The most populous country in Africa with abundant natural resources, Nigeria is the continent’s largest economy by GDP. Agriculture in Nigeria is so important to the economy and people’s daily lives. However, it is a net importer of food and major agricultural products. Bread, semolina, pasta and other wheat flour-based products are staples in the country and the demand for the products has continued to increase.
A key regional player in West Africa, with a population of approximately 211 million, Nigeria accounts for about 47% of West Africa’s population. The country has the largest population of any African nation and it has one of the largest populations of youth in the world. With an abundance of resources, it is Africa’s biggest oil exporter, and also has the largest natural gas reserves on the continent. Nigeria accounts for nearly 20% of continental GDP and about 75% of the West Africa economy.
While Nigeria has made some progress in socio-economic terms in recent years, it continues to face massive developmental challenges, which include the need to reduce the dependency on oil and diversify the economy, address insufficient infrastructure, and build strong and effective institutions, as well as governance issues and public financial management systems.
Agriculture in Nigeria is so important to the economy and people’s daily lives. The farming sector employs about 70 percent of the entire country’s labor force. Nigeria’s small farms produce 80 percent of the total food. This is the leading African country in farming because it has the highest levels of productivity and profitability in this particular sector. However, agriculture may remain affected by conflicts and climate and weather events; and the non-oil-non-agriculture will likely continue to struggle in the face of sluggish demand and constrained private sector credit growth.
The population, projected to grow to 392 million by 2050, will make Nigeria the world’s fourth most populous country. This population is increasingly reliant on domestic and imported processed food products. Bread, semolina, and durum pasta and other wheat flour-based products are major stables in Nigeria’s urban areas.
Nigeria continues to employ trade-restrictive measures, including high tariffs, foreign exchange controls, levies and import bans to protect its domestic agricultural production (including grains), despite its membership in the World Trade Organization (WTO).
In Nigeria, there are over 30 million hectares of farmland under cultivation season to season, falling substantially short of the estimated 78.5 million hectares of land that is required for farming to feed Nigeria’s growing population.
The people of Nigeria depend on produce from the local farms for their daily meals as more than 80 percent of Nigerians buy their farm produce from the market. This country is at a huge advantage in terms of agriculture profitability because of the huge demand for farm produce.
DEMAND FOR WHEAT INCREASING
Nigeria is a net importer of food and major agricultural products. Bread, semolina, pasta and other wheat flour-based products are staples in Nigeria and the demand for the products has continued to increase. Currently, the shares of wheat flour for bread, semolina, pasta and others, are estimated at 60 percent, 20 percent,10 percent, and 10 percent, respectively.
Nigeria’s wheat consumption is mostly filled by local production augmented by imports valued at about $1.5 billion in 2017 and $1.7 billion in 2018. Local wheat production remained inadequate and domestic supplies of substitute staples within Nigeria and neighboring countries have not kept pace with demand. USDA forecasts Nigeria’s wheat consumption in MY 2019/20 at 5.26 million metric tons (MT).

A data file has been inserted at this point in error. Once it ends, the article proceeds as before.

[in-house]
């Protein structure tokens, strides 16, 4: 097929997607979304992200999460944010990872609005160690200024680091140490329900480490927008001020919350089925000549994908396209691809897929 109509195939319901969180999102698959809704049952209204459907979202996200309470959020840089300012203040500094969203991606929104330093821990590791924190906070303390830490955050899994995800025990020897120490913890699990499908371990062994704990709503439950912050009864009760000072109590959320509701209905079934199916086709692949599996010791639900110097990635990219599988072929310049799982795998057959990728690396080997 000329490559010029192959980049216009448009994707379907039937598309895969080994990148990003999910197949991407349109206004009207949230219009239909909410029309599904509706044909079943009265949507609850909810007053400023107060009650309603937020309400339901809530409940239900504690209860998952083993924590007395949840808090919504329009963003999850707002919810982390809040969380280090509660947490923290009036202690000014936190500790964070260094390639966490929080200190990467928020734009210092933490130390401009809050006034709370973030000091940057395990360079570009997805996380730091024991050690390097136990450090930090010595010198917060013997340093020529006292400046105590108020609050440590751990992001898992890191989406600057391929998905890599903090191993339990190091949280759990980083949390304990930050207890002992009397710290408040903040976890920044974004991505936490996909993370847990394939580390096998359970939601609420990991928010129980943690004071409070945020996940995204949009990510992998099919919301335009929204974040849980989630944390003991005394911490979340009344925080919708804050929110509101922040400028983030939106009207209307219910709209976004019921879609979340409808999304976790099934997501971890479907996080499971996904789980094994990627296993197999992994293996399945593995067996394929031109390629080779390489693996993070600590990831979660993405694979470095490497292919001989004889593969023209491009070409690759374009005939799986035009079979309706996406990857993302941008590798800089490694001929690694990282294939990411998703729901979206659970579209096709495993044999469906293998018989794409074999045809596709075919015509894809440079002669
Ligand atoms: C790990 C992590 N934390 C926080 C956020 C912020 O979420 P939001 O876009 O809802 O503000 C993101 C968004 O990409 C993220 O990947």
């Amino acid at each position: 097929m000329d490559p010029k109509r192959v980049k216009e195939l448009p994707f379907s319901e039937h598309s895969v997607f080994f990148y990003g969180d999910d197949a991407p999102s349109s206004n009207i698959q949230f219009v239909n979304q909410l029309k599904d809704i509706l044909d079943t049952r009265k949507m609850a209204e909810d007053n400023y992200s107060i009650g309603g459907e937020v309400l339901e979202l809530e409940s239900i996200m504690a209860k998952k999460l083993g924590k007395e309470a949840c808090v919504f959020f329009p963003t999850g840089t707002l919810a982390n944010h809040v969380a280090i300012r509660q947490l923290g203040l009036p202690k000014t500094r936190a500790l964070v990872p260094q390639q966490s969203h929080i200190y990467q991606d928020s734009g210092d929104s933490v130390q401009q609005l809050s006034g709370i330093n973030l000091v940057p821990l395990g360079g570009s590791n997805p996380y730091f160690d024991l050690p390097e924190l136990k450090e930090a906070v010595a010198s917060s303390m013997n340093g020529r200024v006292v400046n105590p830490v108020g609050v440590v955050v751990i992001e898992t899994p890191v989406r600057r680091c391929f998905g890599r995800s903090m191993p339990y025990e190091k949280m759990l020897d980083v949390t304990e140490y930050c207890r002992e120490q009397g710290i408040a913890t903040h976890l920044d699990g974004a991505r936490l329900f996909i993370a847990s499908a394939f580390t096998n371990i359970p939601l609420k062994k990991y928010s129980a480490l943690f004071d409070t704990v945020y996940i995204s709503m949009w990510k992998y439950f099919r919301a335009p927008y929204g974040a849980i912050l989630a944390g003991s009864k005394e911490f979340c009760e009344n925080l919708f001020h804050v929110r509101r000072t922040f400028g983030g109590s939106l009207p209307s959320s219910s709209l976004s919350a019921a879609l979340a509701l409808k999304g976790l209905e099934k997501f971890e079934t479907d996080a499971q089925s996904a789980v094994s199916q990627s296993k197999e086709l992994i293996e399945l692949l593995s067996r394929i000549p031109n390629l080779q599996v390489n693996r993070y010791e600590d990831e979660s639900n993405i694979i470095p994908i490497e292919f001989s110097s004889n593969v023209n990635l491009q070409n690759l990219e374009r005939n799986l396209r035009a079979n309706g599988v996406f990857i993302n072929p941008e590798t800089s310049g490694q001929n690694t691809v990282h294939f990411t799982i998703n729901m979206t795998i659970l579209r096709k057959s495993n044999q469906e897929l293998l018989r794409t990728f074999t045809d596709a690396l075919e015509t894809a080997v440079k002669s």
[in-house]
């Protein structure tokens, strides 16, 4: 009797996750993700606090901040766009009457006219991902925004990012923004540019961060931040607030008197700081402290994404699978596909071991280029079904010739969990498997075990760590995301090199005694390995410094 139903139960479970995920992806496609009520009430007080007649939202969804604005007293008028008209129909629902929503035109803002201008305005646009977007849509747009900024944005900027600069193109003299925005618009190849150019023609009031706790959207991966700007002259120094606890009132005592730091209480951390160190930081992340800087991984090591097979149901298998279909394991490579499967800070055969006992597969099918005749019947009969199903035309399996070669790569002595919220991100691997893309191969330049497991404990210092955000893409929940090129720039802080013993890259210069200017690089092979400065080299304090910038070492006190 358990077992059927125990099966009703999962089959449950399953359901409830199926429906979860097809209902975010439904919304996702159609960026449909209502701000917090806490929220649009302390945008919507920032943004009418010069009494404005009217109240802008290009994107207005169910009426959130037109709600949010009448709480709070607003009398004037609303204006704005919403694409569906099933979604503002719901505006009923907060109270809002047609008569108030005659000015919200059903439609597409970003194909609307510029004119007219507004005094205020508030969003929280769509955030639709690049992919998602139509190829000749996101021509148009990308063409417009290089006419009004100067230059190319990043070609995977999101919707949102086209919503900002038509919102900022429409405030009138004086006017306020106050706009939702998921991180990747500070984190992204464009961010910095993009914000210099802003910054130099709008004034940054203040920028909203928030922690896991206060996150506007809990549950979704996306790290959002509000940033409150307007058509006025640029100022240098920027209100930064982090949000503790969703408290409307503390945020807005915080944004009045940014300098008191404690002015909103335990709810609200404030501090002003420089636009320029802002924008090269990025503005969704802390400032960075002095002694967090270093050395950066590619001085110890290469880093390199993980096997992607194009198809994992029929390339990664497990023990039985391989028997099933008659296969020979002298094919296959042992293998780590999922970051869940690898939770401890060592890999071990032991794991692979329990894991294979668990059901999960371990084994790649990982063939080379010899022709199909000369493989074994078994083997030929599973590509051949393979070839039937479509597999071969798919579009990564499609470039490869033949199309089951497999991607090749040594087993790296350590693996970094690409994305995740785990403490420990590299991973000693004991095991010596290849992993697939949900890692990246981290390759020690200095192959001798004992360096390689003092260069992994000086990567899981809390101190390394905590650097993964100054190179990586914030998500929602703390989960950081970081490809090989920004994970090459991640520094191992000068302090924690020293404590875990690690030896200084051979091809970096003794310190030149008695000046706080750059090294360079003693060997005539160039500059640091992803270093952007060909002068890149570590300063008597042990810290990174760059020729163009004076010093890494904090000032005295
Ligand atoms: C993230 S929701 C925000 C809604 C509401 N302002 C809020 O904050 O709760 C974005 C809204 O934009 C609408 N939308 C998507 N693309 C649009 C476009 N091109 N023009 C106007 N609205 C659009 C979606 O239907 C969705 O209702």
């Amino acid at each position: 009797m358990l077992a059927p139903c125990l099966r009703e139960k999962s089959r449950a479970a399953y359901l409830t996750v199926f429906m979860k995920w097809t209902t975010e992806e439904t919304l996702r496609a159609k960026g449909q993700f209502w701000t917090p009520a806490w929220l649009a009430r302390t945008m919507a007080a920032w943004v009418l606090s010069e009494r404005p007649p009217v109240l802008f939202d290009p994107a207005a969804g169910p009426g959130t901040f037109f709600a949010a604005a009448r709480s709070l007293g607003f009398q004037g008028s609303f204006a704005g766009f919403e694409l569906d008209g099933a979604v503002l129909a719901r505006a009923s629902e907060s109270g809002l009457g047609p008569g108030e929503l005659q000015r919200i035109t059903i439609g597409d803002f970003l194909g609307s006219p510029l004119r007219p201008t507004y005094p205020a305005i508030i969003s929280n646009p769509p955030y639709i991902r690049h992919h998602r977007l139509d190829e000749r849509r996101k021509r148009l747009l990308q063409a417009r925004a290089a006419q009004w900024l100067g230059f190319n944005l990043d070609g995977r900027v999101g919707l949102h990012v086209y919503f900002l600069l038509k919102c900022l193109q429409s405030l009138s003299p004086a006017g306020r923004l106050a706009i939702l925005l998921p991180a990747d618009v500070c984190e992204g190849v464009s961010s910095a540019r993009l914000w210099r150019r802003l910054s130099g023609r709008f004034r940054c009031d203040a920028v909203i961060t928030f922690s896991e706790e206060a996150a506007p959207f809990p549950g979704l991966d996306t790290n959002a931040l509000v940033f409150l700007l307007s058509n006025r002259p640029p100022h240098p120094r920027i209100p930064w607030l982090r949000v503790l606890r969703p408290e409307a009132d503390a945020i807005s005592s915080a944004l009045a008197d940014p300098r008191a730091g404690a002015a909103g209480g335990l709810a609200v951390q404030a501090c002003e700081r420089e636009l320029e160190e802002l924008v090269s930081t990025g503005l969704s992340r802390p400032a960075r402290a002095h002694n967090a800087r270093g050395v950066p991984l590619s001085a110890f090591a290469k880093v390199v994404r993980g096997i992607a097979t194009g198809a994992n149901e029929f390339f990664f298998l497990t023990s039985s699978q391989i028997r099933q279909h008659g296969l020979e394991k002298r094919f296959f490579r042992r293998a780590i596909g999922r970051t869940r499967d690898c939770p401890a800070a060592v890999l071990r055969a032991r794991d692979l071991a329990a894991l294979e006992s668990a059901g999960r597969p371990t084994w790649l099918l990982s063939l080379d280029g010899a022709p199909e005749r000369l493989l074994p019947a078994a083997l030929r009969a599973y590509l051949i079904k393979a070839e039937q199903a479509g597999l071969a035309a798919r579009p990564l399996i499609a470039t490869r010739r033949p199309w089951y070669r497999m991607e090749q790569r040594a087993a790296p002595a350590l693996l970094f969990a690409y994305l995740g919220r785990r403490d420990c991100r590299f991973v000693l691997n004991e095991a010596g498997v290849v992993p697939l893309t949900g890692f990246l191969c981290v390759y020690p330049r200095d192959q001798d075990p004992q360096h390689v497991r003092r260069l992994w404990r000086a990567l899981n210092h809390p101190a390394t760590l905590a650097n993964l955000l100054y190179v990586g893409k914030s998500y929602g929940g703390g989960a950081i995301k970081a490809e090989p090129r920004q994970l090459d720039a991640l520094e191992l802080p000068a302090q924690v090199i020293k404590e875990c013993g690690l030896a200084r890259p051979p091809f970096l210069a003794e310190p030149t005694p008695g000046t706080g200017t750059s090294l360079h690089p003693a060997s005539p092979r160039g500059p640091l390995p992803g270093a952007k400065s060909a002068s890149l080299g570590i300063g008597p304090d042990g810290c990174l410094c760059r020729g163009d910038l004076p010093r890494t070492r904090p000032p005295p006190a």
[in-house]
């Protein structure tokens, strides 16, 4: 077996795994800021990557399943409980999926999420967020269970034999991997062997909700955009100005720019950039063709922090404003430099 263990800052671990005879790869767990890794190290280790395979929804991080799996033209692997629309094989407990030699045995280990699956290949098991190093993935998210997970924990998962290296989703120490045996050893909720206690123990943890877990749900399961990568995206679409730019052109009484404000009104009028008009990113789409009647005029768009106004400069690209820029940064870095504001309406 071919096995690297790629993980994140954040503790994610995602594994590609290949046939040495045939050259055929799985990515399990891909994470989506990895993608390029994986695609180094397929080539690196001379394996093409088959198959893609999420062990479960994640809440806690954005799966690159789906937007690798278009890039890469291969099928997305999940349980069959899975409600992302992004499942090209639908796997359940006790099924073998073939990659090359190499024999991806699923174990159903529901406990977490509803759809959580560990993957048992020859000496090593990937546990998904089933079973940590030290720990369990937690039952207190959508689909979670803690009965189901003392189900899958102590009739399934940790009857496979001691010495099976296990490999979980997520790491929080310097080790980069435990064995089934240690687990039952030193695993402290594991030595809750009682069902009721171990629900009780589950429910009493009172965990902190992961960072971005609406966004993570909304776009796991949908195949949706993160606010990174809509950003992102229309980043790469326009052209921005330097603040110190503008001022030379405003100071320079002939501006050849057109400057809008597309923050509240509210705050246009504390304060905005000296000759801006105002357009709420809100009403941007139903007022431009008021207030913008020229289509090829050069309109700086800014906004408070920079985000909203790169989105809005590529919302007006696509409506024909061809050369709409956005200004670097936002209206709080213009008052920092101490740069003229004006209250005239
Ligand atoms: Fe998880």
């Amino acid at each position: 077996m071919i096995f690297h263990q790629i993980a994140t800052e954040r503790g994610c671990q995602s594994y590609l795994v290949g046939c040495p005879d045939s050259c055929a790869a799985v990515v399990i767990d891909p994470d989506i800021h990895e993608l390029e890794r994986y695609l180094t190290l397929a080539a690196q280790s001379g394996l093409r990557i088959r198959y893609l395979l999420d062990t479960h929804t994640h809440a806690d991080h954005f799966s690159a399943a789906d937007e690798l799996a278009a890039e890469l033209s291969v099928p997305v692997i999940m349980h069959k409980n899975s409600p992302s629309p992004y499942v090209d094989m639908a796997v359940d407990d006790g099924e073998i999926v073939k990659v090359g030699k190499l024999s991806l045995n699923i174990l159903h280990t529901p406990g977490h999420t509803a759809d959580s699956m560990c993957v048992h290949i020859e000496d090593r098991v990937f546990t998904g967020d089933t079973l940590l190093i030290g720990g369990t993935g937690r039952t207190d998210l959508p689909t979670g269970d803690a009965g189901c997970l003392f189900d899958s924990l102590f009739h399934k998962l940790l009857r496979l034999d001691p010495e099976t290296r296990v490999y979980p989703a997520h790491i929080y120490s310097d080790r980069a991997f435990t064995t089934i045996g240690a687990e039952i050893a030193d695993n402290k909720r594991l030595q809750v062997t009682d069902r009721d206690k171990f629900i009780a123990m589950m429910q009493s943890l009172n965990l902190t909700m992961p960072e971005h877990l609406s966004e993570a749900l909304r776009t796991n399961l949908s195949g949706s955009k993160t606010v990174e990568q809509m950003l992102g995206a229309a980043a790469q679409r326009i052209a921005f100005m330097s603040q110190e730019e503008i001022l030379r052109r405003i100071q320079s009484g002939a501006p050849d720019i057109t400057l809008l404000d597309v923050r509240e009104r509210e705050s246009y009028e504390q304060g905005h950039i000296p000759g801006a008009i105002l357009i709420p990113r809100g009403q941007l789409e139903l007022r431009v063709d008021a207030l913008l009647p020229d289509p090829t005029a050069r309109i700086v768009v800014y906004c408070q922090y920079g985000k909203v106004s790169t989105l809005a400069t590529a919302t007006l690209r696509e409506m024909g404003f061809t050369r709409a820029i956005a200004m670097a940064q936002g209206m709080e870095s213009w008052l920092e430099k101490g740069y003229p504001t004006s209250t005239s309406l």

USDA forecasts Nigeria’s wheat production in marketing year (MY) 2019/20 (July-June) to reach 60,000 metric tons (MT), unchanged from the production figure for marketing year 2018/19. The area harvested to remain at 60,000 hectares, with yields holding steady at one metric ton per hectare, according to USDA Foreign Agricultural Service (FAS) report published in May.
Nigeria bakery product market is expected to grow due to the increasing consumption for ready to eat products owing to busy work schedules, increasing health concerns, rising demand for gluten-free, high-fiber and trans fat baked products along with health-benefits associated with bakery products is expected to promote the demand for bakery products in the coming years.
Nigeria Bakery Product Market size is expected to register significant growth during the forecast period 2020-2026. The outburst of coronavirus is expected to hinder the bakery product market growth as the country is highly dependent on the external sources for food supply but the lockdown measures imposed by the countries are reducing the exports due to which Nigeria fails to ensure the continuous imports of required food staples. Additionally, due to the absence of laborers on the farms, a major portion of crops remain unharvested which would obstruct the production of bakery products thereby, hampering the overall market growth.
Based on product types, the bread segment acquires a major market share as the low-income households in Nigeria would opt for cheaper food staples. On the basis of distribution channels, the hypermarket/supermarket segment is gaining dominance in Nigeria bakery product market as these stores allow easier access to a wide variety of bakery items to consumers, thereby attributing to the growth of bakery product market.
After four years of growth, the Nigerien bread and bakery market decreased by -7.8% to $25.8B in 2015. The market value increased at an average annual rate of +1.1% from 2007 to 2015; the trend pattern remained relatively stable, with somewhat noticeable fluctuations being observed throughout the analyzed period. The pace of growth appeared the most rapid in 2008 when the market value increased by 10% year-to-year. Over the period under review, the market attained the maximum level at $28B in 2014, and then fell in the following year.